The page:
The Sea Blues (2016)

Sculptural Collage
Found images, metal, wood

220 cm L x 84 cm H x 15 cm D (33” x 86” x 6”)
Commissioned by BALTIC for the exhibition Disappearance at Sea – Mare Nostrum, 27 January – 14 May 2017
Curated by Alessandro Vincentelli

The Sea Blues is a sculptural photographic collage composed of postcards, images gleaned from the internet, and images pulled out of Greek and Turkish tourist catalogues (from 1970s and 1980s). The work brings together representations of the Aegean Sea that cross geographical and historical boundaries. It focusses on the port cities of Smyrna and Thessaloniki, which are linked by parallel histories of migration (the exchange of population of 1922 between Greece and Turkey), as well as by the experience of devastating fires and subsequent urban modernisation. The found images are mounded onto metal and are layered off the wall. The depth of field transformes the collage composition into a sculptural object. The sculptural quality of the collage echoes the museological display of the diorama, as a window through which to peer into a carefully constructed landscape.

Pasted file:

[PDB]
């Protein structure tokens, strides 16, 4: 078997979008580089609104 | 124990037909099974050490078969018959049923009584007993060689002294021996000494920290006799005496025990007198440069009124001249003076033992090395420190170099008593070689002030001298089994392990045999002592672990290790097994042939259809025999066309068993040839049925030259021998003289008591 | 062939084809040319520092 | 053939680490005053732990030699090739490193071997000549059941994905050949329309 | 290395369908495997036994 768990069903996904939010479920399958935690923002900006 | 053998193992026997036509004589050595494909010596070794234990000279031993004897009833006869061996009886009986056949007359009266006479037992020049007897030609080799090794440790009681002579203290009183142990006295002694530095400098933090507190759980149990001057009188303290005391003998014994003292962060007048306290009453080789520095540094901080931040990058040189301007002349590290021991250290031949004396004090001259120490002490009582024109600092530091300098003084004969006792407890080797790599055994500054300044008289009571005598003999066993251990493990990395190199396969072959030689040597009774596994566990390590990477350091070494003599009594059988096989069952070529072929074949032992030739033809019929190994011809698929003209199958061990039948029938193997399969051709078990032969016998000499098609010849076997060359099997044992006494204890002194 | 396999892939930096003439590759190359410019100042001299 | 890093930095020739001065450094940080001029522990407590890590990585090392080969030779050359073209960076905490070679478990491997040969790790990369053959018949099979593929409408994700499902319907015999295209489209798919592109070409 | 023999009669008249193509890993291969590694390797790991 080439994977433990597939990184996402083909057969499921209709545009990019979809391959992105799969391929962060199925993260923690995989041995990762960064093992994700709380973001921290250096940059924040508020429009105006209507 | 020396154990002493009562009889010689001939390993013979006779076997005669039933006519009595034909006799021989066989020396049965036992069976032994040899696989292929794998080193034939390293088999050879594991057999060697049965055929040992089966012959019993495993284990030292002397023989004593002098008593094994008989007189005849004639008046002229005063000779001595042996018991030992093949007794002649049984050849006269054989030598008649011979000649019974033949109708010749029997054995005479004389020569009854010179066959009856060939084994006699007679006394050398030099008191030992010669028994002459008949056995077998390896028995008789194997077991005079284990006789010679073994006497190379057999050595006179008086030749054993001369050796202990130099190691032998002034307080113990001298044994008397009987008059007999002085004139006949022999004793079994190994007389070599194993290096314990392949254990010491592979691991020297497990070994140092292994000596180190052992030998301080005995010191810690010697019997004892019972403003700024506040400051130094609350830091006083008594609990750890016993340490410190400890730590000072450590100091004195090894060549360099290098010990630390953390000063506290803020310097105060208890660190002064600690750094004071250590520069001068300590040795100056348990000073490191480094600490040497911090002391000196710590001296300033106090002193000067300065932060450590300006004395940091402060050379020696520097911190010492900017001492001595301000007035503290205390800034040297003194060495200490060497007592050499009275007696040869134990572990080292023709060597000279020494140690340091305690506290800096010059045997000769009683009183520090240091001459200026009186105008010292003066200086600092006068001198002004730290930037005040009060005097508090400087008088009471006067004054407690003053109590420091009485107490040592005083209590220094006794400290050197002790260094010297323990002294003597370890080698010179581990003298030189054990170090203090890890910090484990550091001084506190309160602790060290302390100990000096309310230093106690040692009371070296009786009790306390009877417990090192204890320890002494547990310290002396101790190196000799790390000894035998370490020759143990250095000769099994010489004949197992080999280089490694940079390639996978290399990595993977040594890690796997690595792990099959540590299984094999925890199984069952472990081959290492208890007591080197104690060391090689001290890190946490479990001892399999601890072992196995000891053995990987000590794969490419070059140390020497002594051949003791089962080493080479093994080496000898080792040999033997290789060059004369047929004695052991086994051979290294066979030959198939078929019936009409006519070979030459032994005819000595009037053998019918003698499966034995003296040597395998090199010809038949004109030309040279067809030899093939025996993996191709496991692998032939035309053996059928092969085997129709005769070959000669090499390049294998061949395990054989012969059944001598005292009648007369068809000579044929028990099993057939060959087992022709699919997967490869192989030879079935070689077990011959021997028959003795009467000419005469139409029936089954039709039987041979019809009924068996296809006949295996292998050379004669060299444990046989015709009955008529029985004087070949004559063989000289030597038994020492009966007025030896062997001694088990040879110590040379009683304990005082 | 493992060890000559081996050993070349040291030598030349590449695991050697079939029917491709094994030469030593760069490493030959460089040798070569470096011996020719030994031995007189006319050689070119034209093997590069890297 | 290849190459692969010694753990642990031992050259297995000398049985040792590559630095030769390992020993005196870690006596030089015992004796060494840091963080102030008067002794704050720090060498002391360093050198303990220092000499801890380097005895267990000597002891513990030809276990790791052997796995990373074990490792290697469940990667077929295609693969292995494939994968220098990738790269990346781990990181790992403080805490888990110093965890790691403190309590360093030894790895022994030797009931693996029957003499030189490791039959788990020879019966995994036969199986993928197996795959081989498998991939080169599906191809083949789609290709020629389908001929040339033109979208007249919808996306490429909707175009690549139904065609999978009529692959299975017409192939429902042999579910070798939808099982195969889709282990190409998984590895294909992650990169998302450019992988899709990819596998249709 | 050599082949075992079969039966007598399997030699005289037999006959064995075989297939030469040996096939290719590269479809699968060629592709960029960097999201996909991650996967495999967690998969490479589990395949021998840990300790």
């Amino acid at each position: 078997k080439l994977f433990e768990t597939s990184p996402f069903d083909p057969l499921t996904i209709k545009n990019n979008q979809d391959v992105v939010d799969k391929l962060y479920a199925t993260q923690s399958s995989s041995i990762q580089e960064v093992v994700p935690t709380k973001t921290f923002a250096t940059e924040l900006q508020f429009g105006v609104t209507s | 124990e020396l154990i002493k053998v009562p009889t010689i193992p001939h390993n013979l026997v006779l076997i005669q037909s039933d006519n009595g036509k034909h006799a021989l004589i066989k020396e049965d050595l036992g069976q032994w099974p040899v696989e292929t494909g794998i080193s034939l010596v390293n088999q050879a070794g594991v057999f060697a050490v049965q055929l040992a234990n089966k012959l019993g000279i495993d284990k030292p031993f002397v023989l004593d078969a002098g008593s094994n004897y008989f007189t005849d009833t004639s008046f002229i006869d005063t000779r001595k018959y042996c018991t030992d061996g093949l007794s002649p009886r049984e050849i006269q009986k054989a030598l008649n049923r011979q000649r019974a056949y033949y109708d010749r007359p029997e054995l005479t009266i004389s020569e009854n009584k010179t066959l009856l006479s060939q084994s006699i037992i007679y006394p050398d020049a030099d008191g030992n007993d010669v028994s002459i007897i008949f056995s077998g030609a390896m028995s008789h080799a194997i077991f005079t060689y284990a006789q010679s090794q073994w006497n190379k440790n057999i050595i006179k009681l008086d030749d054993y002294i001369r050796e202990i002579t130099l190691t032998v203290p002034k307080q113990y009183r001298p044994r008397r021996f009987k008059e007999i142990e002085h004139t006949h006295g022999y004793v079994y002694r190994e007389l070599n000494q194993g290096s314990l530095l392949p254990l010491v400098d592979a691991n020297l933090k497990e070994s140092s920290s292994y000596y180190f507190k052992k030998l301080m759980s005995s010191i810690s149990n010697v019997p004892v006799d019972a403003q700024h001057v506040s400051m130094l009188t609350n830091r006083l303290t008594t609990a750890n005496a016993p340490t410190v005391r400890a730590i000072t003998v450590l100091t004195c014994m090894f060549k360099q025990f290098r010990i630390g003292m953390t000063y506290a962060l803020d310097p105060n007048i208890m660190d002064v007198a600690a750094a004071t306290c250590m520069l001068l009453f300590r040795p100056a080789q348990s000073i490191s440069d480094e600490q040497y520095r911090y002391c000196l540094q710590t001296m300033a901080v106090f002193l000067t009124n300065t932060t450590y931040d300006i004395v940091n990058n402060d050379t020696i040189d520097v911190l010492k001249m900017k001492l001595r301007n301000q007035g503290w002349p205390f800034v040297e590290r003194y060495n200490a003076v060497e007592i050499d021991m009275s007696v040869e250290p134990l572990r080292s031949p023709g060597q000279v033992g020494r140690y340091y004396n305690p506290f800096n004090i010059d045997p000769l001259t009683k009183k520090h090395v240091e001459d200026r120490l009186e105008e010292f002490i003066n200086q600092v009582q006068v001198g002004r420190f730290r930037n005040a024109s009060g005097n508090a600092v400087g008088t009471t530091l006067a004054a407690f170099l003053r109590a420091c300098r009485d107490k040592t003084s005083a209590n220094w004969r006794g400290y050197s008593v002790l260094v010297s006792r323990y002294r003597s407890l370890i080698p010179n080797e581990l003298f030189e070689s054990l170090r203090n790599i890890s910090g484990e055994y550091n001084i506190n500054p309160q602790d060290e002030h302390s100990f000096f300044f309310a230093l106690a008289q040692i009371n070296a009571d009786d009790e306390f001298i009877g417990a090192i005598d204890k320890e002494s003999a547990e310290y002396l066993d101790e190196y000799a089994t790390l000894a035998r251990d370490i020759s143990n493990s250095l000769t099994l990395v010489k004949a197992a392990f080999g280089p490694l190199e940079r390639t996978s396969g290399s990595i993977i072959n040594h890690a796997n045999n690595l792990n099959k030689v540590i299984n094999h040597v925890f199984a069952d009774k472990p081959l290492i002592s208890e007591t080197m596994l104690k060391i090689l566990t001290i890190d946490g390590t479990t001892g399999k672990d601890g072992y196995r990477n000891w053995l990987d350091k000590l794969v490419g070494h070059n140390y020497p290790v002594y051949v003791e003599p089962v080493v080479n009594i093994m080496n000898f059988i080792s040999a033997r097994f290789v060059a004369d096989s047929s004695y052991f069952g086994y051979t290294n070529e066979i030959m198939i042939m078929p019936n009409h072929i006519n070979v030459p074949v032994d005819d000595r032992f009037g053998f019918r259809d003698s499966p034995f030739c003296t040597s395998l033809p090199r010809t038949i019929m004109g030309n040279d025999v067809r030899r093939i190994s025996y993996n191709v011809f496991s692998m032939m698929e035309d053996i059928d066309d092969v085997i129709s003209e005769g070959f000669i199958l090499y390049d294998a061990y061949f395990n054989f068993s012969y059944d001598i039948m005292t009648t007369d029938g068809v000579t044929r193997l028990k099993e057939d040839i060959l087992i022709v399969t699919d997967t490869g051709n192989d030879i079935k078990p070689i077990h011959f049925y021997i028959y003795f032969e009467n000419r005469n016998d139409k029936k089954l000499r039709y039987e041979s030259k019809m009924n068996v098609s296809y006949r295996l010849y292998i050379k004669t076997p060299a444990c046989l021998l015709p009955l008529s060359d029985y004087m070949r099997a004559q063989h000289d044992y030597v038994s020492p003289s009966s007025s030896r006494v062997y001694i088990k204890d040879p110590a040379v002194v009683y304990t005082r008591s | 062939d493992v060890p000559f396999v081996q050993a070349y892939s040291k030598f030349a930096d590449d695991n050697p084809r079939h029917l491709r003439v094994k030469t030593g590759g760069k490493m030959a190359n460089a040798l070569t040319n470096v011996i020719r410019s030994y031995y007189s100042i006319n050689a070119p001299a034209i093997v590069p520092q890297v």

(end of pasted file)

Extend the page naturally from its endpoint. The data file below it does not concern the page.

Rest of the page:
Structured along the horizon line, the found images outline a journey across the Aegean Sea that disturbs the narrative of a timeless tourist paradise and brings to the surface (it literally reflects) complex histories of movement and migration. Starting with a newspaper image of the current refugee crisis and traversing towards the fires of Smyrna and Thessaloniki (which signified the exchange of population between the Greek and Turkish states in 1922) The Sea Blues explores the layers of history deposited in the reflections of the water. In the work, the horizon becomes both the timeline of the journey and the boundary of the crossing. Marking a melancholic iteration on the ideological function of photography, the work also represents a shift in Gegisian’s practice towards the exploration of the spatial properties of photography and collage.

Collection Middlesbrough Institute of Modern Art, purchased with support by the Art Fund